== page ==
Issue 1, 2015. February-March

   

EXPORTING GEORGIA'S MENTAL REVOLUTION

A generation of Georgian lawmakers made a name for themselves after the Rose Revolution-era reforms. Now Kyiv is eager to make use of their experience and expertise.

Helena Bedwell

There are three foreigners in the Ukrainian cabinet, including Georgian-born Aleksandre Kvitashvili

Forget about Georgian wine and cheese exports to surprise the West. It's now Georgian knowledge and experience that sells like hotcakes today, after two Georgians - Aleksandre Kvitashvili, Georgia's healthcare minister in 2008-2010, and Eka Zghuladze, who was Georgia's deputy interior minister from 2006-2012 - were appointed as members of the Ukrainian government.

Gia Getsadze, a former official in various capacities, was named a deputy justice minister. On February 11, Georgian media reported the former Georgian President Mikheil Saakashvili was appointed as an advisor to the Ukrainian president.

Foreigners in the newly formed government, especially the two Georgians (who may be joined by other teammates) are being hired primarily to recreate Georgia's 2004-2012 successful economic reforms.

Their success would alsoprovide a boost for Georgian President Mikheil Saakashvili's United National Movement, which is now an opposition party back in Georgia.

Reinventing Georgia's Rose Revolution Success

After gaining power in 2003 following the Rose Revolution, Saakashvili strengthened Georgia's alliance with the U.S. and ushered in an era of reform. Economic growth followed; Georgian GDP went into double digits in 2007.

One of the pioneers of these reforms was Kakha Bendukidze, a former Economic Minister and the Chief of Staff of Saakashvili's government.

Bendukidze was a staunch supporter of major reformsand his ideas gained popularity in Ukraine when he was invited to join the Advisory Board for National Reforms Council (NRC), Ukrainian President Petro Poroshenko's initiative to coordinate reforms in Ukraine.

"The Georgian team's experience in fast and clean/fresh reforms are really needed in the corrupted [Ukrainian] state, where the past twenty years have been seriously tarnished with corruption," Alexander Rodneli, an analyst in Tbilisi, said in an interview. "There is no relative factor here, no party relations, less risksof future corruption; it's new blood."

For Ukraine, the stakes are high, noted political analyst and former U.S. diplomat Matthew Bryza.

Bryza, who worked extensively in the former Soviet Union, thinks that Ukrainian Prime Minister Arseniy Yatsenyuk is sending several important messages by hiring foreigners: he is serious about reform and will hire the most experienced and capable ministers he can find - including a Georgian (and an American)and Ukraine's government will not be deterred by invasion, but rather, it will continue to deepen its ties with the EU, reflecting the will of its voters.

The scope and scale of the problems facing Ukraine, however, is much greater than what reformers had to tackle in Georgia. But Ukraine's new patriots appear eager to get down to the business of reforms: in comments to UKR TV, Zghuladze said she plans to reorganize the road police, and to create a fundamentally new police patrol with larger functions and responsibilities.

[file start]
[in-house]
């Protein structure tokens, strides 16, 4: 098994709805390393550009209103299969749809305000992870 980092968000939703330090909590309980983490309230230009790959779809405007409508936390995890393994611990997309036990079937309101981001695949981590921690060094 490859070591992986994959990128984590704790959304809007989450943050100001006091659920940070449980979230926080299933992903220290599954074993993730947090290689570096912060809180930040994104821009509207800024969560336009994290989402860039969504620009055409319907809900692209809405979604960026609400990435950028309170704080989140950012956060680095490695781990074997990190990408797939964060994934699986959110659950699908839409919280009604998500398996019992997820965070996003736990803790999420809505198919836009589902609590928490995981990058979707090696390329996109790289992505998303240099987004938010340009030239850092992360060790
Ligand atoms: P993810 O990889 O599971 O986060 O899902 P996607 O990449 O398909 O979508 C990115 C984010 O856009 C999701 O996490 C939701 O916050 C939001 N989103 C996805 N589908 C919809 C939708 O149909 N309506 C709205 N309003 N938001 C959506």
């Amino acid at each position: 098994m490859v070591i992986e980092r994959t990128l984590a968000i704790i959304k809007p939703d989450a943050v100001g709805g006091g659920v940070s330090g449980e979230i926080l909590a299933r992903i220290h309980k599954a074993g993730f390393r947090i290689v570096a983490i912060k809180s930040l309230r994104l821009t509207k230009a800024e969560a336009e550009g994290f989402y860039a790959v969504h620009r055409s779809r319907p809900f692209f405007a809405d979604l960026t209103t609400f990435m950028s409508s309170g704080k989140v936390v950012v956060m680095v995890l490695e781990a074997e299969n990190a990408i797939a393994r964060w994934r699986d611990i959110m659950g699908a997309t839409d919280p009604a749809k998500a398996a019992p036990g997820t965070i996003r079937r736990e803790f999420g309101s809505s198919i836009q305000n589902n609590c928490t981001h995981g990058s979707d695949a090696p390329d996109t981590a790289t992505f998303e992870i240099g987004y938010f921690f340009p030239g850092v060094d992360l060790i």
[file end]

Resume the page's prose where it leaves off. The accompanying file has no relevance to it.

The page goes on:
Close Allies

Ukrainian Prime Minister Arseniy Yatsenyuk

The wave of Georgian expertise heading to Ukraine is just the latest in a long history of good relations between the two countries.

Kyiv and Tbilisi have historically helped each other in times of trouble: when Georgian products were banned in Russia under the 2006 embargo, Ukraine opened its market.

Also, when Georgia was grappling with separatists during the 1992-1993 war in Abkhazia, Ukrainian fighters helped Georgian soldiers - a favor a number of Georgian volunteers have been eager to repay.

While the number of Georgians fighting with Ukrainian forces is unknown, at least three have died in the war over the Donbass to date.

The current Georgian government has stressed the role of purely humanitarian assistance and has distanced itself from more hands-on support for Kyiv against Russia, but former officials believe Tbilisi has a pivotal role to play in Ukraine.

Giorgi Baramidze, who served as Vice-Prime Minister of Georgia and State Minister for Euro-Atlantic Integrationand is currently a vice-speaker of the Georgian Parliament, said in an interview that fully unconditionally supporting Ukraine means everything today.

Roman Gotsiridze, a former head of the Georgian National Bank, agrees. "These guys have both experience and learnt from their early mistakes, their names will be associated with radical reforms, something Ukraine needs now as much as anything else to remove the old guard," he tells me.

"Ukraine was heavily tarnished with corruption, and they are desperate for new blood and Western ideas and values."

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